February 24, 2005
STU BYKOFSKY'S comparison of those seeking a smoking ban to Nazis ("Nutter, Street & Nicotine Nazis blowing smoke again," Feb. 17) is inappropriate and offensive. Regardless of Mr. Bykofsky's view of whether restrictions should be imposed on smokers in public accommodations, his linkage is insensitive and painful. Such a comparison trivializes the bestiality and horror of the actions of the Nazi regime and its leaders, and dishonors the memory of 6 million Jews and others who perished during the Nazi campaign of genocide, which has no parallel in history.
February 11, 2005 |
The referee who took bribes to fix games was suspended by the German Soccer Federation yesterday in the country's worst corruption scandal in the sport in more than 30 years. The federation said Robert Hoyzer's suspension was for "unsportsmanlike conduct. " He has admitted rigging four games in return for $85,000 from a gambling syndicate led by three Croatian brothers, who have been arrested. He tried to manipulate two other games without success, and in one game his help wasn't needed.
January 31, 1987 |
Charles Barkley is about to tread on sacred ground in the NBA. The 76ers' forward last night said he intends to file a complaint with the league office saying that referee Mike Mathis has been "unfair" to him and that Mathis has "held a grudge. " Mathis, a veteran official who worked the Sixers' victory over Cleveland at the Spectrum Wednesday night, has handled five games involving the Sixers this season. He ejected Barkley from a game in Atlanta last season, then ejected him again Wednesday night "for unsportsmanlike conduct.
February 12, 2008 |
There was a referees' meeting at the Fox Chase Soccer Club last night. Meetings usually last about an hour. Talking about schedules, pay, mistakes and ways to correct them. But this meeting was different. Walt Fleming, nearly 89 years old but remarkably spry, was being honored for his dedication to soccer in Philadelphia and surrounding areas. And he was surprised. "They usually have meetings on Mondays, but I wasn't going. I'm retired. My grandson told me that he was buying equipment," Fleming said, laughing but still in shock.
June 1, 1992 |
Philadelphia Common Pleas Judge I. Raymond Kremer is no stranger to the debate over judicial campaign fund-raising. As the longtime chairman of the state trial judges ethics committee, he's helped referee the debate. That committee filled the void created when the Pennsylvania Supreme Court directed the state Judicial and Inquiry Review Board in 1984 to stop giving judges advice on the murky code covering their own political fund-raising. The code sets rules for conduct during an election, but says nothing about post-election activity.
May 15, 2002 |
Bob McElwee, a 26-year NFL official from Haddonfield, N.J., won the first annual Art McNally award for commitment to sportsmanship, professionalism and leadership. The winner was selected by commissioner Paul Tagliabue and the NFL officiating department. The award was presented to McElwee at the annual meeting of NFL referees, head coaches and coordinators in Houston. Art McNally, a Philadelphia native, is a former NFL official and the league's longtime supervisor of officials who now serves as assistant supervisor.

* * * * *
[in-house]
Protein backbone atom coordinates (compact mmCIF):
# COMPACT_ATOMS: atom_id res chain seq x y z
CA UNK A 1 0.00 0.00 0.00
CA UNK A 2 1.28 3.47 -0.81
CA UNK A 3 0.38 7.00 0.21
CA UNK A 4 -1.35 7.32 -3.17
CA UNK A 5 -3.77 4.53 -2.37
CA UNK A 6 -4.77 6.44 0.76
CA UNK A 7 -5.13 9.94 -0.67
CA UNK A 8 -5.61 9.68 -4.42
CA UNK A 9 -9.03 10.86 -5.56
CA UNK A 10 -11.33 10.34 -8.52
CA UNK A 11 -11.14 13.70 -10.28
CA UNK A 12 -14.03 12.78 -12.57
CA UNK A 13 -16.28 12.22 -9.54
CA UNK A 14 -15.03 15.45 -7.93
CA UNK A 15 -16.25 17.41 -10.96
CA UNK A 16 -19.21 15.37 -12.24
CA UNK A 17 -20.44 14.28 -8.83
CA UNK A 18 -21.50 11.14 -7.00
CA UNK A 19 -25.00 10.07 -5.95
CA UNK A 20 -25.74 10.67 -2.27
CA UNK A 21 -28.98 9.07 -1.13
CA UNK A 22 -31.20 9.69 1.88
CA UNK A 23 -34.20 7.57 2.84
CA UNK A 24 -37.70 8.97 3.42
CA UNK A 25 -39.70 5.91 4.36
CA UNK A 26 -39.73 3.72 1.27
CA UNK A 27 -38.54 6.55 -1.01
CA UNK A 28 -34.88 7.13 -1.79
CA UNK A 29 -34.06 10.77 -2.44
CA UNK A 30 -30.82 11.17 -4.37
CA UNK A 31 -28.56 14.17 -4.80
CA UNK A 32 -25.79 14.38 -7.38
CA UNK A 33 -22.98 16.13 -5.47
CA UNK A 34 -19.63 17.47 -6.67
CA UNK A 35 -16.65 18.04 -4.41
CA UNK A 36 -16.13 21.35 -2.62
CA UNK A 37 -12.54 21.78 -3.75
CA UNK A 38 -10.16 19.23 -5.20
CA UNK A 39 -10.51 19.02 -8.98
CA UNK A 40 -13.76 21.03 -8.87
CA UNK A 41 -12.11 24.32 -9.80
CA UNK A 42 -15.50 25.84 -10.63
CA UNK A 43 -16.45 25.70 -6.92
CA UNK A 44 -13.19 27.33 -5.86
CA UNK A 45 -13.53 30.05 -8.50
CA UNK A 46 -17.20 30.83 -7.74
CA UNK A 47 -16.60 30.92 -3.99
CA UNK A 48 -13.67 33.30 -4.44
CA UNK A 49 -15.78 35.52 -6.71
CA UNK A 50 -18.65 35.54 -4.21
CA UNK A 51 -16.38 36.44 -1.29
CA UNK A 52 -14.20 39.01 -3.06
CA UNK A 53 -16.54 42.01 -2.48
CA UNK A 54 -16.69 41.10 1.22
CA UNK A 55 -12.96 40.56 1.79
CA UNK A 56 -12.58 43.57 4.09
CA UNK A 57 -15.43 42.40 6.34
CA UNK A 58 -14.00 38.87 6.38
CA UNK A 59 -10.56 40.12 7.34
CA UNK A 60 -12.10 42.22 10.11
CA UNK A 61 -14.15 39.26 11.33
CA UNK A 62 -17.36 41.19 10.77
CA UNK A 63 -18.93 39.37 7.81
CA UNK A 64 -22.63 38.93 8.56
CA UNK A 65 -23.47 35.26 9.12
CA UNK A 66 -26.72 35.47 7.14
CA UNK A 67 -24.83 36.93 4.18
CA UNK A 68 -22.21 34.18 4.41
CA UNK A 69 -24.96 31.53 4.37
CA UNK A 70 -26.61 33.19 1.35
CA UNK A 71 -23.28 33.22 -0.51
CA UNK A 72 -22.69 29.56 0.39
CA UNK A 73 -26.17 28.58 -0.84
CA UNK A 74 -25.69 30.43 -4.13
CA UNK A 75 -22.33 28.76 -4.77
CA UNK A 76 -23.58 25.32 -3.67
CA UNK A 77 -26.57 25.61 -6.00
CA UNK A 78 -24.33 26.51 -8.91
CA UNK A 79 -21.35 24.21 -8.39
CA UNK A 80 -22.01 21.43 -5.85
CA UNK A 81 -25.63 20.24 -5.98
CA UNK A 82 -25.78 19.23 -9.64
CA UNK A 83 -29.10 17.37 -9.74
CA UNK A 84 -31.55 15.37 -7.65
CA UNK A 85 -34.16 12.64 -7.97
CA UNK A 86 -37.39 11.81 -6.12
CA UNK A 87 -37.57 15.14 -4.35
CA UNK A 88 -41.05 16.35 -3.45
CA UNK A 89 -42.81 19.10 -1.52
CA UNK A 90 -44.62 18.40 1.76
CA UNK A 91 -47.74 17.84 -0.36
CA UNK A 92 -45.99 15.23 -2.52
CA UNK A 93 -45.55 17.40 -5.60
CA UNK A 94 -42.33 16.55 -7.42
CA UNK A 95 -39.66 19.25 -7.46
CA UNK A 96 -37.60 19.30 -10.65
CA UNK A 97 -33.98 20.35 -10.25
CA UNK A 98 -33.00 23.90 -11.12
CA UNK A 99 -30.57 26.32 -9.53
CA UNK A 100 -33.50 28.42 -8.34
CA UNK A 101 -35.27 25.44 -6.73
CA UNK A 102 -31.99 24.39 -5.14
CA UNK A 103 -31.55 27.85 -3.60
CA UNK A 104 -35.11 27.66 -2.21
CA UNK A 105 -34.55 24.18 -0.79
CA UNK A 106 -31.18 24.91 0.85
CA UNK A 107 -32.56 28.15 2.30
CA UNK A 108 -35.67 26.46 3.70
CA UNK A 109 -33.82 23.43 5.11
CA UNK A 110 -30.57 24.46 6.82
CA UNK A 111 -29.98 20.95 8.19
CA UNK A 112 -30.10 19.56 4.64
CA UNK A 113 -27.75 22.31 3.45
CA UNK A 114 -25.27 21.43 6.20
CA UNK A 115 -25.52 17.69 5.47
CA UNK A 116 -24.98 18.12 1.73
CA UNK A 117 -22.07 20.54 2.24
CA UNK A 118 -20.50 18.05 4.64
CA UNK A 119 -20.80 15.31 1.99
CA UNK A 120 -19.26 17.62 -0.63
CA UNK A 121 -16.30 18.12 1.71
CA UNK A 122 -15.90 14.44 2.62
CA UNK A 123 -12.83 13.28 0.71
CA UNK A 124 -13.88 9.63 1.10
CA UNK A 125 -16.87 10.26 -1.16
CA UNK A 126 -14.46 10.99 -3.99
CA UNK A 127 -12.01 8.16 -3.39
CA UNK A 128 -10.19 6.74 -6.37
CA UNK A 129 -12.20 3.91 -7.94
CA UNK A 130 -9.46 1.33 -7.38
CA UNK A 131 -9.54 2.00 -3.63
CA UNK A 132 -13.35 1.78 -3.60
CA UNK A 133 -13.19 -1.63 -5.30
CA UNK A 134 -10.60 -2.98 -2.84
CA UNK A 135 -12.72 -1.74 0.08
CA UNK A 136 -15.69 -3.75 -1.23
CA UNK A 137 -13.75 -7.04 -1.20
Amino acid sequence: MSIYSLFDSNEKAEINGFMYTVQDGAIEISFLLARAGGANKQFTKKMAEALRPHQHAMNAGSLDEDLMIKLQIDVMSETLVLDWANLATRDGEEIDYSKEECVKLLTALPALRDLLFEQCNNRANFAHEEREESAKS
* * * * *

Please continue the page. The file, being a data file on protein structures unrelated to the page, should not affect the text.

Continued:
March 12, 1994 |
Articulate and acrid, the unhappy Chasseur family - father Lloyd (Kevin Spacey), mother Caroline (Judy Davis) and delinquent son Jesse (Robert J. Steinmiller Jr.) - are in desperate need of a referee. The marriage counselor in their postcard-perfect Connecticut town is unequipped for passing rulings on a union this far gone. "I'm not here to judge or to take sides," understanding Dr. Wong tells the bickering couple. "Then what good are you!" Caroline spits back. No, the Chasseurs' only hope is "The Ref" (Denis Leary)
August 9, 2012 |
MANCHESTER, England - Abby Wambach was counting. Out loud. Within earshot of the referee. That's how medals are won, with moments such as those. A wily veteran using a subtle tactic to get the ref to make a call no one ever makes, one that turns the match around. When the game for the gold is all there's left to play, it's usually fitting to immediately sweep away the underbrush that preceded it. Not this time. The United States' semifinal win over Canada in the Olympic women's soccer tournament was so dramatic - and produced such fiery accusations of bias against the referee from the Canadians - that it's taking some extra time to digest it all. "It's definitely draining," U.S. midfielder Megan Rapinoe said Tuesday before boarding the bus to London, where the Americans will play Japan in the Olympic final on Thursday.
January 8, 1997 |
Larry Nicholson was the top player on one of the city's better basketball teams and was being eyed by several Division I colleges. Now he's in trouble. One minute yesterday, Nicholson, a 6-4 senior forward at Murrell Dobbins Tech, was competing against Girard Academic Music Program in the first quarter of a Public League game at Guerin Recreation Center, 16th and Jackson streets, in South Philadelphia. The next, he was sucker-punching a referee in the face and was being led away in handcuffs.
November 22, 1997
Remember when "the fans went wild," meant they leaped to their feet in excitement? Nowadays at Veterans Stadium, football fans going wild means everything from pot smoking at the 700 level to beating up supporters of the opposing team in the restrooms. It has become so bad, letter writers to these pages and callers to sports radio stations say the Vet is unsafe for children during Eagles games. Tomorrow, during the Eagles-Steelers matchup, comes a long overdue crackdown.